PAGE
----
Fuel Saving Tips: 10 You Might Not Have Considered

Even though gas is cheaper today than it was even a year ago, many people are still looking for ways that they can cut the costs at the pump. If you’re not worried about the prices of gas right now, you might still want some tips up your sleeve to make sure that you keep this section of your budget under control. Here are ten of the best fuel saving tips you might not have thought of:

1. Buy a car that has better fuel economy. If you are driving a fifteen-year-old junker, you are probably not getting very good gas mileage, even if the rest of the car is working relatively well. Older cars are heavier and many were not built with a concern about how much gas they were using. When you switch your old junker in for a brand new Kia, for example, you will be buying a car that has much better gas mileage. You’ll see your trips to the pump decrease. Instead of having to go every single weekend, you’ll only have to go every other or perhaps only once a month!

2. Unload your vehicle. What do you have in your trunk? Have you put things in your trunk and forgotten to take them out? Hundreds of pounds of stuff could accumulate in your trunk and backseat if you are not careful, weighing down your vehicle and making it have to work much harder to propel itself forward. When you unload your vehicle, you’ll make it much easier to get where you want to go, so your car will use less gas getting there.

3. Get your checkup. If all you ever do is get your oil changed, you are probably not giving your car enough attention. Like any machine, it needs regular maintenance to remain in proper working order. If you don’t give it the maintenance it needs, not only are you eventually going to see a catastrophic breakdown that is going to be very expensive to repair, you are also going to see a steep decrease in your gas mileage, even if you started out with a brand new car that has great fuel economy.

fuel saving - kia cars4. Don’t idle. Do you go out in the morning and turn your car on so it can warm up in the winter? Do you turn it on and leave it alone for a few minutes to cool off in the summer? Even if you only idle for a few minutes every day, you are going to be using up precious gas and not actually going anywhere with it. While idling is sometimes going to be inevitable (like in unforeseen traffic or at stop lights), don’t actively choose to idle.

5. Walk instead. You might a car to help you get around, so why would you walk? Because walking to close-by destinations is not only better for your body, it’s also better for your fuel economy. Short, slow trips around town will significantly hurt your gas mileage, so much so that it is actually worth your money to put on your shoes and walk down to the corner store, instead of getting in your car and driving.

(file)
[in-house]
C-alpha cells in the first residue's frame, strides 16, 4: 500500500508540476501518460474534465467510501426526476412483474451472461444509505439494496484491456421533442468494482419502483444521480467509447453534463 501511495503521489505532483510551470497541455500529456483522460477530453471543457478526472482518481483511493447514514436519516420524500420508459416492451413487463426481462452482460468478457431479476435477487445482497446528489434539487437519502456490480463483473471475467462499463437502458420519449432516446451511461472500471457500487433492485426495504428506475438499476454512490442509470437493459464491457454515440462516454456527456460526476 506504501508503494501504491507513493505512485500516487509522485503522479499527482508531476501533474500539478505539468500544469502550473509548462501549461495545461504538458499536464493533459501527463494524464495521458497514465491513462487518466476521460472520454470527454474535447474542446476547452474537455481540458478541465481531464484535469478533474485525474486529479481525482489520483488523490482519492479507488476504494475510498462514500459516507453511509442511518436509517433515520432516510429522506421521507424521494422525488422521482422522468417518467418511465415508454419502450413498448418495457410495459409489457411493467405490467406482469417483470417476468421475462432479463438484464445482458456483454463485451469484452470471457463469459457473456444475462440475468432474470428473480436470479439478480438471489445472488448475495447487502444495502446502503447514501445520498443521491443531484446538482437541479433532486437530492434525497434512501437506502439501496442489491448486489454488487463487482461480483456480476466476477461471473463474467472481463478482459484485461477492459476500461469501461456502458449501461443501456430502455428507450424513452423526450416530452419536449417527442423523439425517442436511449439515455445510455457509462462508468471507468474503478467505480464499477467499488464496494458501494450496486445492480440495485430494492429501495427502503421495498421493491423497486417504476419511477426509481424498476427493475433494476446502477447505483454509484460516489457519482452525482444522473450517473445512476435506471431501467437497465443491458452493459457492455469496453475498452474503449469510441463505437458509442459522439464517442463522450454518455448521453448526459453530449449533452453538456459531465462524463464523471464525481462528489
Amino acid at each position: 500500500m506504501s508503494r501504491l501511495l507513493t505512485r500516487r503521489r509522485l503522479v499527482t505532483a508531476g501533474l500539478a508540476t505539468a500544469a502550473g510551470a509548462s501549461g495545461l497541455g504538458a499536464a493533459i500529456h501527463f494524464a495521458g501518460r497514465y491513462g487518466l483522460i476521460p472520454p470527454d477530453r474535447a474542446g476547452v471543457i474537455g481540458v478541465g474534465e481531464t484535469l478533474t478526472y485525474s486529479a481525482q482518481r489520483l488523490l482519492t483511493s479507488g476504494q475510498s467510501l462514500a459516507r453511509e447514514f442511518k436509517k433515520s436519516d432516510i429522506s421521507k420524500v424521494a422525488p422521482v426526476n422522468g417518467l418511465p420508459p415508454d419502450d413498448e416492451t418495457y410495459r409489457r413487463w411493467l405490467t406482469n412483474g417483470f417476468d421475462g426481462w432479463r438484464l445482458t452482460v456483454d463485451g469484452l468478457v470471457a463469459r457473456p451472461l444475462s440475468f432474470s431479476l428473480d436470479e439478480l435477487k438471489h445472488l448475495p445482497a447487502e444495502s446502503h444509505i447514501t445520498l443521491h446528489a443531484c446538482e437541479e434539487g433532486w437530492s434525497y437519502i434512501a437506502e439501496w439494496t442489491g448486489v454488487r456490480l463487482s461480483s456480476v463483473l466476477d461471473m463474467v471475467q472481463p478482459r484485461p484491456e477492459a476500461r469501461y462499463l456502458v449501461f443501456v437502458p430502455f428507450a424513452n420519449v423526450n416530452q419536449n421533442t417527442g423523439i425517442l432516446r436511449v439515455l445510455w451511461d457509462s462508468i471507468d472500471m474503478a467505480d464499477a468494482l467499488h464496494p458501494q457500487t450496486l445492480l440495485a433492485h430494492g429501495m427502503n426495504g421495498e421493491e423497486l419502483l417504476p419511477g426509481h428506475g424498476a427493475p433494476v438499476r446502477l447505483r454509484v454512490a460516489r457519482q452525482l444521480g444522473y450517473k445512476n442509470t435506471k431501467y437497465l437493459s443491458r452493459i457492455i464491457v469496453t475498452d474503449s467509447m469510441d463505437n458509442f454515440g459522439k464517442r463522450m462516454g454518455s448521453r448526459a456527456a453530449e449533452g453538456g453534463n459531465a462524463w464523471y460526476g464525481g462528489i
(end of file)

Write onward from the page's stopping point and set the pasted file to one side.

6. Work from home one day a week. This isn’t an option for everyone, but if your job is largely computer based or is something you can do just as well from your kitchen table as you can from your desk in the office, consider asking your boss if you can work from home once a week instead of coming in. This would be contingent of your ability to actually get done what you need to do, but if your boss agrees, you could save yourself a whole commute’s worth of gas!

7. Don’t buy premium gas. Unless you are driving a high octane racing machine, your vehicle does not need the premium gas. If you are buying the more expensive gas because you think it is going to help your car perform better, it just isn’t. Unless your owner’s manual tells you to only buy the premium unleaded fuel, your car is designed to run on plain old regular gas and is getting absolutely no benefit from the extra money that you are spending.

8. Get rid of extra accessories. Does your vehicle, for example, have a roof rack that you never use? If the answer is yes, you might find it prudent to remove the roof rack. This will make your car lighter, which will make it more fuel efficient. If your car has other extra accessories that you do not regularly use, don’t be afraid to remove them.

9. Learn to stop better. When you see a red light ahead, do you continue to drive at full speed towards it and then brake only when you absolutely have to? Or do you coast to a smooth stop at the white line? If you do the first, you are wasting gas. If you do the second, you are saving it. Not only will this tip help you save gas, it will also help your brakes live longer, more functional lives.

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10. Check your tire pressure. Having tire pressure that is too low could be costing you precious miles when it comes to fuel economy. The more work that your vehicle has to do to propel itself forward, the more gas it is going to use. When your tires are underinflated, it has to work harder. This doesn’t mean, however, that you should overinflate your tires to get better gas mileage, as this is just as dangerous.

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